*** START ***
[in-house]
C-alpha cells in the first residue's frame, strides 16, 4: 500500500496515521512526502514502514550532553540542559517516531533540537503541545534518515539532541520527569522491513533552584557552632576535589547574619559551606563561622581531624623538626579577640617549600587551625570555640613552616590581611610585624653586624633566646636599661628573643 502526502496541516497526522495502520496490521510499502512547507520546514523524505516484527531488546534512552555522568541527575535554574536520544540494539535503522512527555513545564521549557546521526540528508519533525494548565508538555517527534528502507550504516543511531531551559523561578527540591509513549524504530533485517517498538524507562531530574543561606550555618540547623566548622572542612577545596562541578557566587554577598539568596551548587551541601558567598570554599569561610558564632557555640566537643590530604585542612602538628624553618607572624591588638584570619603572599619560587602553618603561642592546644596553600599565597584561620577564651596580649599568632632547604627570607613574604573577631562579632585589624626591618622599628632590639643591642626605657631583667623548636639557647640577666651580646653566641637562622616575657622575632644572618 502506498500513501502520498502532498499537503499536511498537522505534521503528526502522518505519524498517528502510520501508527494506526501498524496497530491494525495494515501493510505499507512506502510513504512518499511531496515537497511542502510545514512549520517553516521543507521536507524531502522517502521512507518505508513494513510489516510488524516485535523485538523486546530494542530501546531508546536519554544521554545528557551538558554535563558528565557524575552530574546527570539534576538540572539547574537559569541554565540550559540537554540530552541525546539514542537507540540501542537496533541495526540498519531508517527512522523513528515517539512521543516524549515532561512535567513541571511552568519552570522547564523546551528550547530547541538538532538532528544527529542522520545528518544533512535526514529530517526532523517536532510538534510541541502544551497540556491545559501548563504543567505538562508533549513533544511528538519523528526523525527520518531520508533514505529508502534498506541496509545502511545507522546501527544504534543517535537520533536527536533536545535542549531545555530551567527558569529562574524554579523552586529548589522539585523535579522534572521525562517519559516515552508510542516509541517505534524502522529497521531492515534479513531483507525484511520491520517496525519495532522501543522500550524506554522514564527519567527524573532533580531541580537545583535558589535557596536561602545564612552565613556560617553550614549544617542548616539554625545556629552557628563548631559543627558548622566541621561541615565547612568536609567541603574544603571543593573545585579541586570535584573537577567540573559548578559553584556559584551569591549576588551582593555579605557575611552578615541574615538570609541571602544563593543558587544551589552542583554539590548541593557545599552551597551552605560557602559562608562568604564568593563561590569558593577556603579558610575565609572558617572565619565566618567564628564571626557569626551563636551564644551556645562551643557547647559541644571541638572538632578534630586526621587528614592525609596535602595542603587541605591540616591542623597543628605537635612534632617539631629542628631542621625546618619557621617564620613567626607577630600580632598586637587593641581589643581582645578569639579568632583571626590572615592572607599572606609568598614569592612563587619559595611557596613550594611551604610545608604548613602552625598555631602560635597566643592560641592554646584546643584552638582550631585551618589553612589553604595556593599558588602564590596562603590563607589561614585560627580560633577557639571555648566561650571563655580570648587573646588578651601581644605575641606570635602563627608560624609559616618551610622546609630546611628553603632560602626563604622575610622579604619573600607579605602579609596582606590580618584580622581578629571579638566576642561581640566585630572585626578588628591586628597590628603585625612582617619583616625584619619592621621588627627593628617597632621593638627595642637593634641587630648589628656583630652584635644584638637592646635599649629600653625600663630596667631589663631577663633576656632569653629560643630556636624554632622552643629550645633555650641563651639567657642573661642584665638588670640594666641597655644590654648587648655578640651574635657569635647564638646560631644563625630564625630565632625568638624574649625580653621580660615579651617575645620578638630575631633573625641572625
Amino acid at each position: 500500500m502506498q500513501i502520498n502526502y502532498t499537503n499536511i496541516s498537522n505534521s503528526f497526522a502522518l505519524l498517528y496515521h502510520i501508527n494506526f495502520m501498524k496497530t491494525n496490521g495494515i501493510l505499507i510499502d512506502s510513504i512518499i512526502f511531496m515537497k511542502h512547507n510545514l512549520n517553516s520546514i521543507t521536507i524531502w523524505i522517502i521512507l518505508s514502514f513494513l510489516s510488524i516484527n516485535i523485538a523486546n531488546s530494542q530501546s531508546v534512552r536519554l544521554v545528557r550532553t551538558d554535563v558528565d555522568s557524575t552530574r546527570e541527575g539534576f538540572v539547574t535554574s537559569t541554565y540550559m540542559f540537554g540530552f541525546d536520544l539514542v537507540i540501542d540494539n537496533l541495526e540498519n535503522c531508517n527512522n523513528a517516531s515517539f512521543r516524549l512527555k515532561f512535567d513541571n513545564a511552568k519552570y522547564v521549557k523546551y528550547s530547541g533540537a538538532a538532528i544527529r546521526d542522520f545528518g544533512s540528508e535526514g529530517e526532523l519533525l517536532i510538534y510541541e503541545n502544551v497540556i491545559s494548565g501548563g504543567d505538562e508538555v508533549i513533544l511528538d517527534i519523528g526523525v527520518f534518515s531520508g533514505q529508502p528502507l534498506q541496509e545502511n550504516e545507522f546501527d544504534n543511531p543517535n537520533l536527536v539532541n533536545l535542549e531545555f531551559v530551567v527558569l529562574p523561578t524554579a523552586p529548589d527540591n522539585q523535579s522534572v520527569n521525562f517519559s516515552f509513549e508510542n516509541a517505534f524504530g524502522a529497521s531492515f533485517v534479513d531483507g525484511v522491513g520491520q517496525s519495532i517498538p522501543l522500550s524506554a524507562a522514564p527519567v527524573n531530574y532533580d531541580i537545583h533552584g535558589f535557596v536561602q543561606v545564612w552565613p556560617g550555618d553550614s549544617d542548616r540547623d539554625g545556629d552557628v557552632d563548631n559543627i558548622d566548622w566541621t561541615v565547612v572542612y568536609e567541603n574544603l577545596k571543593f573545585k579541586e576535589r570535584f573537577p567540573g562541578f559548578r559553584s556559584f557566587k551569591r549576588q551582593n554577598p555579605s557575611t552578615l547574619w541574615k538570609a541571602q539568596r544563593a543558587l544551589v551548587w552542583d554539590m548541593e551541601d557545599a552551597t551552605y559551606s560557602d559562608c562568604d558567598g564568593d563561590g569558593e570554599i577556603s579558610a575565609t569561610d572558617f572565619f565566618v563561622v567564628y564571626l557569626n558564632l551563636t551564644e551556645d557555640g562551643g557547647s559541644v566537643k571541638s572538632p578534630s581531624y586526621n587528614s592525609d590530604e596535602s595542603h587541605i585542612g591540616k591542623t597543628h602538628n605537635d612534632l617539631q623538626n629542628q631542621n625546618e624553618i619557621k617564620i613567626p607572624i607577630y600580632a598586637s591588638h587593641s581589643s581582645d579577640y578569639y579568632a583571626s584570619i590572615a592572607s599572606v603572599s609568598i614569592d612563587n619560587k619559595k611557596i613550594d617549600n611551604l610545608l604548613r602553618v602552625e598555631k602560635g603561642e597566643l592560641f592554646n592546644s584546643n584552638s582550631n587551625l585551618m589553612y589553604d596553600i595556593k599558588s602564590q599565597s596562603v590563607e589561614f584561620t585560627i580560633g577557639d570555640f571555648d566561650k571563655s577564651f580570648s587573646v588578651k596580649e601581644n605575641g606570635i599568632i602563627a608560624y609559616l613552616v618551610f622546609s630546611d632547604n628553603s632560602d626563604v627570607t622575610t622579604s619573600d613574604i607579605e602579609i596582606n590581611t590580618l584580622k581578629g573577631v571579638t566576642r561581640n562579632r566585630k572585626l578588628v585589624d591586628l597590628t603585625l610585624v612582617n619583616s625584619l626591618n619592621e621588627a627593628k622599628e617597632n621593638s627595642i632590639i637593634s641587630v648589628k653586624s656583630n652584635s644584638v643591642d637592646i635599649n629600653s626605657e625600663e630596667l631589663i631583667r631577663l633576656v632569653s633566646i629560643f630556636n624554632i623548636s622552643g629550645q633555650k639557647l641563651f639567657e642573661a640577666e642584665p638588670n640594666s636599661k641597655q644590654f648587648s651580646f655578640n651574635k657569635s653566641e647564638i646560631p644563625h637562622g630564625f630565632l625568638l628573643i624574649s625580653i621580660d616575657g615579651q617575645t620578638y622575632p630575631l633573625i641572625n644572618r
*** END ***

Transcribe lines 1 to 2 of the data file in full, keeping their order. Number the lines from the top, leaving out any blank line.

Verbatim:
[in-house]
C-alpha cells in the first residue's frame, strides 16, 4: 500500500496515521512526502514502514550532553540542559517516531533540537503541545534518515539532541520527569522491513533552584557552632576535589547574619559551606563561622581531624623538626579577640617549600587551625570555640613552616590581611610585624653586624633566646636599661628573643 502526502496541516497526522495502520496490521510499502512547507520546514523524505516484527531488546534512552555522568541527575535554574536520544540494539535503522512527555513545564521549557546521526540528508519533525494548565508538555517527534528502507550504516543511531531551559523561578527540591509513549524504530533485517517498538524507562531530574543561606550555618540547623566548622572542612577545596562541578557566587554577598539568596551548587551541601558567598570554599569561610558564632557555640566537643590530604585542612602538628624553618607572624591588638584570619603572599619560587602553618603561642592546644596553600599565597584561620577564651596580649599568632632547604627570607613574604573577631562579632585589624626591618622599628632590639643591642626605657631583667623548636639557647640577666651580646653566641637562622616575657622575632644572618 502506498500513501502520498502532498499537503499536511498537522505534521503528526502522518505519524498517528502510520501508527494506526501498524496497530491494525495494515501493510505499507512506502510513504512518499511531496515537497511542502510545514512549520517553516521543507521536507524531502522517502521512507518505508513494513510489516510488524516485535523485538523486546530494542530501546531508546536519554544521554545528557551538558554535563558528565557524575552530574546527570539534576538540572539547574537559569541554565540550559540537554540530552541525546539514542537507540540501542537496533541495526540498519531508517527512522523513528515517539512521543516524549515532561512535567513541571511552568519552570522547564523546551528550547530547541538538532538532528544527529542522520545528518544533512535526514529530517526532523517536532510538534510541541502544551497540556491545559501548563504543567505538562508533549513533544511528538519523528526523525527520518531520508533514505529508502534498506541496509545502511545507522546501527544504534543517535537520533536527536533536545535542549531545555530551567527558569529562574524554579523552586529548589522539585523535579522534572521525562517519559516515552508510542516509541517505534524502522529497521531492515534479513531483507525484511520491520517496525519495532522501543522500550524506554522514564527519567527524573532533580531541580537545583535558589535557596536561602545564612552565613556560617553550614549544617542548616539554625545556629552557628563548631559543627558548622566541621561541615565547612568536609567541603574544603571543593573545585579541586570535584573537577567540573559548578559553584556559584551569591549576588551582593555579605557575611552578615541574615538570609541571602544563593543558587544551589552542583554539590548541593557545599552551597551552605560557602559562608562568604564568593563561590569558593577556603579558610575565609572558617572565619565566618567564628564571626557569626551563636551564644551556645562551643557547647559541644571541638572538632578534630586526621587528614592525609596535602595542603587541605591540616591542623597543628605537635612534632617539631629542628631542621625546618619557621617564620613567626607577630600580632598586637587593641581589643581582645578569639579568632583571626590572615592572607599572606609568598614569592612563587619559595611557596613550594611551604610545608604548613602552625598555631602560635597566643592560641592554646584546643584552638582550631585551618589553612589553604595556593599558588602564590596562603590563607589561614585560627580560633577557639571555648566561650571563655580570648587573646588578651601581644605575641606570635602563627608560624609559616618551610622546609630546611628553603632560602626563604622575610622579604619573600607579605602579609596582606590580618584580622581578629571579638566576642561581640566585630572585626578588628591586628597590628603585625612582617619583616625584619619592621621588627627593628617597632621593638627595642637593634641587630648589628656583630652584635644584638637592646635599649629600653625600663630596667631589663631577663633576656632569653629560643630556636624554632622552643629550645633555650641563651639567657642573661642584665638588670640594666641597655644590654648587648655578640651574635657569635647564638646560631644563625630564625630565632625568638624574649625580653621580660615579651617575645620578638630575631633573625641572625